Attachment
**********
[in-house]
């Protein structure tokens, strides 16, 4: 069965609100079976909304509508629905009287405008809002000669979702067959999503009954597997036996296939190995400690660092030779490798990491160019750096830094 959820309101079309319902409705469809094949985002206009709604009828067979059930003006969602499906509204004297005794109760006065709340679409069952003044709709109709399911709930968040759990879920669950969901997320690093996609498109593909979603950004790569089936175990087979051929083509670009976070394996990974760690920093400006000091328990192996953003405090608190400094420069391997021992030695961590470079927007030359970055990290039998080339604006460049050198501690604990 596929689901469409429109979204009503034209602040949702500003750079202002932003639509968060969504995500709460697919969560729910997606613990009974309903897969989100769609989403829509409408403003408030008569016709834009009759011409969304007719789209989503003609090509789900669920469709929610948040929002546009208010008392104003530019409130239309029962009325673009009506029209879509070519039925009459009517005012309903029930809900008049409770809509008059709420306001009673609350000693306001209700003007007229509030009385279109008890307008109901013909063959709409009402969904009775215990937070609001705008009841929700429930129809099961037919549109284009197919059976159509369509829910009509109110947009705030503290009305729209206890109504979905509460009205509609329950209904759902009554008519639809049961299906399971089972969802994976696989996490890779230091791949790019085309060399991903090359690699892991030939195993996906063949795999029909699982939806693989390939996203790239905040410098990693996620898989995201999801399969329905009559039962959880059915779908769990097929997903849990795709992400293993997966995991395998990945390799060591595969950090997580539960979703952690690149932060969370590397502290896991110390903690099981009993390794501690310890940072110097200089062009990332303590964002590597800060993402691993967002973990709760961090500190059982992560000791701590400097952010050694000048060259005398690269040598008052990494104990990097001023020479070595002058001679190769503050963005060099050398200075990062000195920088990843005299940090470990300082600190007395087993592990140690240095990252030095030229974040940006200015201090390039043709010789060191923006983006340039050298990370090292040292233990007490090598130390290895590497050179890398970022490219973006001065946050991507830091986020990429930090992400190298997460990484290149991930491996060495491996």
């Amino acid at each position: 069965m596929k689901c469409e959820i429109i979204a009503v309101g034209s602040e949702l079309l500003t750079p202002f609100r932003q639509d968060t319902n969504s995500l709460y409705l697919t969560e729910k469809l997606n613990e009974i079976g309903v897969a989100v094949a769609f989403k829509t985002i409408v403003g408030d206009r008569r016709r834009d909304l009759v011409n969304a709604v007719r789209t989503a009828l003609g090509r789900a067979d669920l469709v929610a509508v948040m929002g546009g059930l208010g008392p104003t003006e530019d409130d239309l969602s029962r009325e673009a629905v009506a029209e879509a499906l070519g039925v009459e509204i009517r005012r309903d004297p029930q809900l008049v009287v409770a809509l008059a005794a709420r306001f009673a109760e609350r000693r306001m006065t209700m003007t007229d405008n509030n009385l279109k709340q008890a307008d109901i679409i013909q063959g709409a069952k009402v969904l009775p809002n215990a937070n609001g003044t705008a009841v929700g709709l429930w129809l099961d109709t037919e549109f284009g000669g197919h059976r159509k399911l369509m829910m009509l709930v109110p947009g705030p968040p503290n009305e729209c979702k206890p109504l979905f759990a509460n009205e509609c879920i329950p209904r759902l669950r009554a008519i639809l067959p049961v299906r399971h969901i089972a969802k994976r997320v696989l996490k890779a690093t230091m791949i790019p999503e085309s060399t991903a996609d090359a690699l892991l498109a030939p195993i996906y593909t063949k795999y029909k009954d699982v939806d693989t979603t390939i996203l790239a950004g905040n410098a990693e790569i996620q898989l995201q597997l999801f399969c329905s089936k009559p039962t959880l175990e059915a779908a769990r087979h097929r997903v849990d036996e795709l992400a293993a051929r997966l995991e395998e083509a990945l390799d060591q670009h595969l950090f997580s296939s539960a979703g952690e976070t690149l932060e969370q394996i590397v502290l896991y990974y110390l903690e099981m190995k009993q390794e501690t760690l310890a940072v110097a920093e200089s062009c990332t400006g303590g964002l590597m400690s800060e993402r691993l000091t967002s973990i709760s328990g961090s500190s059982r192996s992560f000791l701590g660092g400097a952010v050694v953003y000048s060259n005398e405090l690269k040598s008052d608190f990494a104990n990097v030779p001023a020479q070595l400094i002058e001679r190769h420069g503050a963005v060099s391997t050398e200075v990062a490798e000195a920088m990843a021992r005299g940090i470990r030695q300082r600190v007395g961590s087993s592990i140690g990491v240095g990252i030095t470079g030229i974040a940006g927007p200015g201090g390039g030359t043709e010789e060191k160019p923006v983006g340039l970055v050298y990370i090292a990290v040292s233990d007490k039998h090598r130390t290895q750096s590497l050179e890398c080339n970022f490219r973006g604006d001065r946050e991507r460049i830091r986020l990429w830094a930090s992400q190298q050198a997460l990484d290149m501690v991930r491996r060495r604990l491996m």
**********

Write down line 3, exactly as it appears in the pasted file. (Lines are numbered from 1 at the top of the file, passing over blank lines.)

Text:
């Amino acid at each position: 069965m596929k689901c469409e959820i429109i979204a009503v309101g034209s602040e949702l079309l500003t750079p202002f609100r932003q639509d968060t319902n969504s995500l709460y409705l697919t969560e729910k469809l997606n613990e009974i079976g309903v897969a989100v094949a769609f989403k829509t985002i409408v403003g408030d206009r008569r016709r834009d909304l009759v011409n969304a709604v007719r789209t989503a009828l003609g090509r789900a067979d669920l469709v929610a509508v948040m929002g546009g059930l208010g008392p104003t003006e530019d409130d239309l969602s029962r009325e673009a629905v009506a029209e879509a499906l070519g039925v009459e509204i009517r005012r309903d004297p029930q809900l008049v009287v409770a809509l008059a005794a709420r306001f009673a109760e609350r000693r306001m006065t209700m003007t007229d405008n509030n009385l279109k709340q008890a307008d109901i679409i013909q063959g709409a069952k009402v969904l009775p809002n215990a937070n609001g003044t705008a009841v929700g709709l429930w129809l099961d109709t037919e549109f284009g000669g197919h059976r159509k399911l369509m829910m009509l709930v109110p947009g705030p968040p503290n009305e729209c979702k206890p109504l979905f759990a509460n009205e509609c879920i329950p209904r759902l669950r009554a008519i639809l067959p049961v299906r399971h969901i089972a969802k994976r997320v696989l996490k890779a690093t230091m791949i790019p999503e085309s060399t991903a996609d090359a690699l892991l498109a030939p195993i996906y593909t063949k795999y029909k009954d699982v939806d693989t979603t390939i996203l790239a950004g905040n410098a990693e790569i996620q898989l995201q597997l999801f399969c329905s089936k009559p039962t959880l175990e059915a779908a769990r087979h097929r997903v849990d036996e795709l992400a293993a051929r997966l995991e395998e083509a990945l390799d060591q670009h595969l950090f997580s296939s539960a979703g952690e976070t690149l932060e969370q394996i590397v502290l896991y990974y110390l903690e099981m190995k009993q390794e501690t760690l310890a940072v110097a920093e200089s062009c990332t400006g303590g964002l590597m400690s800060e993402r691993l000091t967002s973990i709760s328990g961090s500190s059982r192996s992560f000791l701590g660092g400097a952010v050694v953003y000048s060259n005398e405090l690269k040598s008052d608190f990494a104990n990097v030779p001023a020479q070595l400094i002058e001679r190769h420069g503050a963005v060099s391997t050398e200075v990062a490798e000195a920088m990843a021992r005299g940090i470990r030695q300082r600190v007395g961590s087993s592990i140690g990491v240095g990252i030095t470079g030229i974040a940006g927007p200015g201090g390039g030359t043709e010789e060191k160019p923006v983006g340039l970055v050298y990370i090292a990290v040292s233990d007490k039998h090598r130390t290895q750096s590497l050179e890398c080339n970022f490219r973006g604006d001065r946050e991507r460049i830091r986020l990429w830094a930090s992400q190298q050198a997460l990484d290149m501690v991930r491996r060495r604990l491996m």